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Dirty, Wasteful & Unsustainable: The Urgent Need to Reform New York City’s Commercial Waste System

New York City’s sprawling commercial waste system performs significantly worse on recycling and efficiency than previously believed. Under an inefficient and ad-hoc arrangement that developed over the past several decades, hundreds of private hauling companies collect waste from restaurants, stores, offices, and other businesses nightly and truck it to dozens of transfer stations and recycling facilities concentrated in a handful of low-income communities of color. This waste is then transferred to long-haul trucks and hauled to landfills as far away as South Carolina. Previously unpublished studies and new data reveal just how chaotic this system is and make clear that fundamental reform is needed if we are to follow through on the City’s recently adopted commitment to reduce greenhouse gas (GHG) emissions by 80% by 2050.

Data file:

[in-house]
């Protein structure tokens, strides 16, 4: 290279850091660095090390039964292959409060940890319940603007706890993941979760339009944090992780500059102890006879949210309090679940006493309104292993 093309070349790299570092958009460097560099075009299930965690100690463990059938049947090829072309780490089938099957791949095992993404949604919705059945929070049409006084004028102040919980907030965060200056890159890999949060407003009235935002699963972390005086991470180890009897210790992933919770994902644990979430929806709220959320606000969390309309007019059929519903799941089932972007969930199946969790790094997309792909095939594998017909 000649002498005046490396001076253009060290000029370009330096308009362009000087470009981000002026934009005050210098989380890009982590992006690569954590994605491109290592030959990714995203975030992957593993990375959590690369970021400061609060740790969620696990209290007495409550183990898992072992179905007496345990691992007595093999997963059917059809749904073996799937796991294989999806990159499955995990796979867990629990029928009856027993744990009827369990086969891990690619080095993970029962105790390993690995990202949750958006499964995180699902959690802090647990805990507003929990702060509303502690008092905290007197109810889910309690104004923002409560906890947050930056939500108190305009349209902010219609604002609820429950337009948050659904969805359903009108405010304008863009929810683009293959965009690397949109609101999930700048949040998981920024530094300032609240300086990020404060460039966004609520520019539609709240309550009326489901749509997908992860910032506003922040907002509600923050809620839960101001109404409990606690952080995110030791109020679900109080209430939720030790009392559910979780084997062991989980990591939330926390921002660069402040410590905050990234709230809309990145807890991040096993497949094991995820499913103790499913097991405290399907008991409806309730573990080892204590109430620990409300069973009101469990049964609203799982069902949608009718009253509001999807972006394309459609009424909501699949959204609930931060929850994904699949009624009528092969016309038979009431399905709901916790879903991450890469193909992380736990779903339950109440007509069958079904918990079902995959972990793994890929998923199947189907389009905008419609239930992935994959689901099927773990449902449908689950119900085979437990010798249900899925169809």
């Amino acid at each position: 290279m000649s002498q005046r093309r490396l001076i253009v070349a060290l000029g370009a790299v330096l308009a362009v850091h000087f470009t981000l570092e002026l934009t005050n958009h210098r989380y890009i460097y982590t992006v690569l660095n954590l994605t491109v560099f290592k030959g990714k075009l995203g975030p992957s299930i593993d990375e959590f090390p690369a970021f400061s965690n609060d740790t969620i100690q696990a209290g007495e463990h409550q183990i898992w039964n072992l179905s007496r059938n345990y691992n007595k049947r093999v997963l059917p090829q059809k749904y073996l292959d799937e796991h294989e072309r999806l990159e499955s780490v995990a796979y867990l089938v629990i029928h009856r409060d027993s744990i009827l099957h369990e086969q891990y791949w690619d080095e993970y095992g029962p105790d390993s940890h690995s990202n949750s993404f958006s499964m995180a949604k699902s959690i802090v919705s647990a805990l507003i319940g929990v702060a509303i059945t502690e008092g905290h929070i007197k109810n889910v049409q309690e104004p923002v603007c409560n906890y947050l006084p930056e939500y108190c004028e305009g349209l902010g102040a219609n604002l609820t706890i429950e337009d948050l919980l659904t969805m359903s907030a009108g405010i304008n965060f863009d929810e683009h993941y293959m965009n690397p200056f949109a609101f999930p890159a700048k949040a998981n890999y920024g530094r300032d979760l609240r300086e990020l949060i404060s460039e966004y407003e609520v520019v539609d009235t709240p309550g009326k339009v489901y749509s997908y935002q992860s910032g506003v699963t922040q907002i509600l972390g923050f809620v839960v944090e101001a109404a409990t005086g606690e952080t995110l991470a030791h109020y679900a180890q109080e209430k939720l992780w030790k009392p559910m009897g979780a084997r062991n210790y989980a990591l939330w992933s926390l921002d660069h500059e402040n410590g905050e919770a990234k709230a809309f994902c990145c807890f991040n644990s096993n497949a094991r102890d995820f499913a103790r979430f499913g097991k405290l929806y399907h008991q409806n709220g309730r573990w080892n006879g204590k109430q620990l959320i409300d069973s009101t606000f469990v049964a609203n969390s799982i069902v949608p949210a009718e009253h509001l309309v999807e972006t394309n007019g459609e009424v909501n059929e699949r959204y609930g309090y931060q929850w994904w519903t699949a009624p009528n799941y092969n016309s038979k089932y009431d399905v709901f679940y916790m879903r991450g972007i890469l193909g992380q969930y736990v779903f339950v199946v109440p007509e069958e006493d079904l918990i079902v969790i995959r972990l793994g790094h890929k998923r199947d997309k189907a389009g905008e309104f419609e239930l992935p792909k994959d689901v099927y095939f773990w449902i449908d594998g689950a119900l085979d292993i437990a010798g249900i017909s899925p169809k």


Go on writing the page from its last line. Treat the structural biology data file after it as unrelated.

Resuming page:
NYC Council Member Antonio Reynoso sitting at his desk, with the American and NYC City flags to his right.

Transform Don’t Trash NYC: Video

This powerful video features City Council Member and Sanitation Committee Chair Antonio Reynoso, small business owners, private sanitation workers and young people and advocates from environmental justice communities discussing the negative impacts that the city’s outdated waste system has on them, as well as solutions to create good jobs and clean and safe communities for all New Yorkers.

Transform Don’t Trash NYC

ALIGN and the Transform Don’t Trash coalition's released a new report that outlines how the commercial waste industry is highly polluting, inefficient, costly to the City, disproportionately burdensome on low-income communities of color, and dangerous and exploitative for workers.